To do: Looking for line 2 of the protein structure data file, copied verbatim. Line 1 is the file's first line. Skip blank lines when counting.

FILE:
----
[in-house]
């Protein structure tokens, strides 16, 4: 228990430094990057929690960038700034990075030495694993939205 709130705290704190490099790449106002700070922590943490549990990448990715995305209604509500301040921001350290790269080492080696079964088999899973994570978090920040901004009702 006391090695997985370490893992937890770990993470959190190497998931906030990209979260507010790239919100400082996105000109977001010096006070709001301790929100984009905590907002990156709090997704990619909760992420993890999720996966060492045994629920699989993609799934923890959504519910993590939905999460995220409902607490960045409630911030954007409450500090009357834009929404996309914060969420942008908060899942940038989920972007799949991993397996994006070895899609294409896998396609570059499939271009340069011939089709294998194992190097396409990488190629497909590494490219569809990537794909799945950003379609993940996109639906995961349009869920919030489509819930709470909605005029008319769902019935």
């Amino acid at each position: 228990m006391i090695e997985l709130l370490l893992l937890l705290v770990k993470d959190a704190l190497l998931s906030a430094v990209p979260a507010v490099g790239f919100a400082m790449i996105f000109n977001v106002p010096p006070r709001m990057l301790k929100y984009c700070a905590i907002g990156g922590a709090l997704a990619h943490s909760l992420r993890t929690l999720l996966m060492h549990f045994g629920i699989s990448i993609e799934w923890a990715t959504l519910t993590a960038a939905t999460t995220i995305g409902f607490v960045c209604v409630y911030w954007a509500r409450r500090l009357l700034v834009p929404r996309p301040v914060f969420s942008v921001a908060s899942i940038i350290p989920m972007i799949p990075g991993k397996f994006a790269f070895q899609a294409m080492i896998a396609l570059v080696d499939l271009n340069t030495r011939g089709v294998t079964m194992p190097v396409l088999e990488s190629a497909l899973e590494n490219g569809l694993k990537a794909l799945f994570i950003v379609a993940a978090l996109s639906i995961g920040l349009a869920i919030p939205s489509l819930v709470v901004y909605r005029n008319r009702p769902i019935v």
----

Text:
């Protein structure tokens, strides 16, 4: 228990430094990057929690960038700034990075030495694993939205 709130705290704190490099790449106002700070922590943490549990990448990715995305209604509500301040921001350290790269080492080696079964088999899973994570978090920040901004009702 006391090695997985370490893992937890770990993470959190190497998931906030990209979260507010790239919100400082996105000109977001010096006070709001301790929100984009905590907002990156709090997704990619909760992420993890999720996966060492045994629920699989993609799934923890959504519910993590939905999460995220409902607490960045409630911030954007409450500090009357834009929404996309914060969420942008908060899942940038989920972007799949991993397996994006070895899609294409896998396609570059499939271009340069011939089709294998194992190097396409990488190629497909590494490219569809990537794909799945950003379609993940996109639906995961349009869920919030489509819930709470909605005029008319769902019935």